We never concern ourselves with exceptions. And in terms of grammar usage, I find it hard to believe that exceptions actually exist. A grammar rule is really just someone’s hypothesis. If it doesn’t agree with the data (i.e. there are exceptions) we should look for a new hypothesis.

 

I researched and wrote for a couple of years to come up with a book with explanations that matched the grammar in my head, exception free and used for clear communication.

 

The main conclusion I came to is that words typically have one core meaning. And this meaning can be combined with other words in a range of contexts to express a wide range of ideas.

 

I trialled the book with ESL students in Australia form a variety of Asian backgrounds (Japanese, Chinese, Korean and Taiwanese). They found understanding the few often-used grammatical words and their core meanings to be a real eye-opener. They started coming up with their own examples, explaining why one phrasing made more sense and was therefore more natural than another, and even being able to understand and explain nuance.

 

We’re back in Japan again now and I am enjoying being back into teaching.

Going online

I have recently updated my website (www.realgrammar.com) to include some information on tenses etc. and practice activities. We all know that there is often more than one way of saying things, so it is useful for learners to look at the options they have and why they work. The practice activities on the site encourage learners to think about the meaning of the parts being used and make their own grammatical choices.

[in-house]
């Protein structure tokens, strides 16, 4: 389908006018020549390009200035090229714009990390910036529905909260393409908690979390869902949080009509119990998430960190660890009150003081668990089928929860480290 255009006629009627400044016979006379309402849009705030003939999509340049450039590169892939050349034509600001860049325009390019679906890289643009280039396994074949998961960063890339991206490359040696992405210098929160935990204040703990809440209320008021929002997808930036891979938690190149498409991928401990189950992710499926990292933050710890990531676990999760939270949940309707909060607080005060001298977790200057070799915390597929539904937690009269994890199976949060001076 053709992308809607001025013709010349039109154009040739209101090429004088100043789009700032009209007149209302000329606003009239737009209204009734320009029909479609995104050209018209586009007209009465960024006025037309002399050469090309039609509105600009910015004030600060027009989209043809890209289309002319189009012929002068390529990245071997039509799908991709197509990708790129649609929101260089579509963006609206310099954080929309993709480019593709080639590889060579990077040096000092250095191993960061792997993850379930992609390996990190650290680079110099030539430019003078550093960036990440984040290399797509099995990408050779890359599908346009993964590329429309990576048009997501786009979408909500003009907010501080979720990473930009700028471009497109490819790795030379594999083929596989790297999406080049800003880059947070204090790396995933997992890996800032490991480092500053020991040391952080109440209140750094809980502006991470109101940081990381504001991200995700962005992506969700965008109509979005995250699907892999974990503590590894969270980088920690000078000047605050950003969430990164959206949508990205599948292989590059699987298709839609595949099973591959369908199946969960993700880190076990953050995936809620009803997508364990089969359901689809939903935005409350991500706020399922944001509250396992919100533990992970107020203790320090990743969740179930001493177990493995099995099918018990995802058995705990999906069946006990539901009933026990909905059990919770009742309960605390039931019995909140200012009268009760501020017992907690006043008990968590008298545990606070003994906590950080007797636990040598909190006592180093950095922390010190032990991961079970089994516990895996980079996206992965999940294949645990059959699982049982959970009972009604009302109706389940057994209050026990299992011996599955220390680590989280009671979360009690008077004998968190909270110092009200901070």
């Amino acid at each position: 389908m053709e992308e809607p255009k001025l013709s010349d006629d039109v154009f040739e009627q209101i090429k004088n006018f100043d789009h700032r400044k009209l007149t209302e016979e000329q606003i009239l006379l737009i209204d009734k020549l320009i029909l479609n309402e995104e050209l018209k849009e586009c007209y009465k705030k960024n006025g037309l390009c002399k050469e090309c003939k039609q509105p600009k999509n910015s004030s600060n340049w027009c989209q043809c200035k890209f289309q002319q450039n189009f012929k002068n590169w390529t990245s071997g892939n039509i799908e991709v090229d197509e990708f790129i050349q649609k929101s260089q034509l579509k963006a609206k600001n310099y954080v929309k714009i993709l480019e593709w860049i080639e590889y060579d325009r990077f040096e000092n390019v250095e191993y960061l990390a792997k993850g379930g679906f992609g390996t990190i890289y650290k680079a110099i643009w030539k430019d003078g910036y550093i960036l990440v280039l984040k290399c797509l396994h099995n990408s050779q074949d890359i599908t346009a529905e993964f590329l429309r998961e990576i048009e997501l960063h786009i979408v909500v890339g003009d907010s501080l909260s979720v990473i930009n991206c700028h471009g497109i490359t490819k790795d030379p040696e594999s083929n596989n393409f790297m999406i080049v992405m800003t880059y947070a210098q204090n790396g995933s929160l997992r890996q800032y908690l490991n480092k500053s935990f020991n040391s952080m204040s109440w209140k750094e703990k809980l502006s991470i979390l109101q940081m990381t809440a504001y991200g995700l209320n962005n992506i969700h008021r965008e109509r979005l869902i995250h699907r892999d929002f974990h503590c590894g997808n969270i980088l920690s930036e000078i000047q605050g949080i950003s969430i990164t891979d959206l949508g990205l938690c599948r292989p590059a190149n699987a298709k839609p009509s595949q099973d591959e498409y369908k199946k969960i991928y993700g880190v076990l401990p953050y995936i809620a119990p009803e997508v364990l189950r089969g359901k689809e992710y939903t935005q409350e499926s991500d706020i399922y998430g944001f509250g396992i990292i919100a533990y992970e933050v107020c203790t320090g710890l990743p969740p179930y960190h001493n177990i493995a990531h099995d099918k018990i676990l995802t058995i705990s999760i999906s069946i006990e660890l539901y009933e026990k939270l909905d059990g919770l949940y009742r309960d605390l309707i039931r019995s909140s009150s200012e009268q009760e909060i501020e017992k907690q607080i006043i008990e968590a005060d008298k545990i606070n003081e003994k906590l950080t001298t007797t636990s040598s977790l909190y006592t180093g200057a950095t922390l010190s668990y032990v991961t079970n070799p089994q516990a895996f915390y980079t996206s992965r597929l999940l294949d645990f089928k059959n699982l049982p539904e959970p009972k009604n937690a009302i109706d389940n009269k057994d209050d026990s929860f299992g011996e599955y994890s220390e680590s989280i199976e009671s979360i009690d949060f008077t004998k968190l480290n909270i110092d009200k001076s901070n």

I plan to add more sections. The next section will be on prepositions and exploring their uses to develop a better sense of what they mean.

 

It is a new site, so I’d appreciate feedback from teachers and learners to refine the site and shape the direction it takes as the site grows.

 

My goal is to have a resource that helps learners become more familiar with key parts of English, so they can use English to express themselves with more clarity and confidence.

 

So, check out the site. I hope you find it interesting and would like to hear your thoughts on how we can make English grammar more meaningful for learners.